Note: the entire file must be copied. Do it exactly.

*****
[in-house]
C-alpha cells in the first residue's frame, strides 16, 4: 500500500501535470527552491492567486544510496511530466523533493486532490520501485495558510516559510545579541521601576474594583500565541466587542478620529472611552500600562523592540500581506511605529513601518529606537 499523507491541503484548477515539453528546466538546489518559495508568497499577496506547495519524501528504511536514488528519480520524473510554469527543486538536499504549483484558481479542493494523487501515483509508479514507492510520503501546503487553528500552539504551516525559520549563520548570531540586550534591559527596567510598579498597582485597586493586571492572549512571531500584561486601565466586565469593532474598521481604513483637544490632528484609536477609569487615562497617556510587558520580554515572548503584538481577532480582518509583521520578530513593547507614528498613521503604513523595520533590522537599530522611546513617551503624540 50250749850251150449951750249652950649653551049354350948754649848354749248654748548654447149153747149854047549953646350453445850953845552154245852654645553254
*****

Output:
[in-house]
C-alpha cells in the first residue's frame, strides 16, 4: 500500500501535470527552491492567486544510496511530466523533493486532490520501485495558510516559510545579541521601576474594583500565541466587542478620529472611552500600562523592540500581506511605529513601518529606537 499523507491541503484548477515539453528546466538546489518559495508568497499577496506547495519524501528504511536514488528519480520524473510554469527543486538536499504549483484558481479542493494523487501515483509508479514507492510520503501546503487553528500552539504551516525559520549563520548570531540586550534591559527596567510598579498597582485597586493586571492572549512571531500584561486601565466586565469593532474598521481604513483637544490632528484609536477609569487615562497617556510587558520580554515572548503584538481577532480582518509583521520578530513593547507614528498613521503604513523595520533590522537599530522611546513617551503624540 50250749850251150449951750249652950649653551049354350948754649848354749248654748548654447149153747149854047549953646350453445850953845552154245852654645553254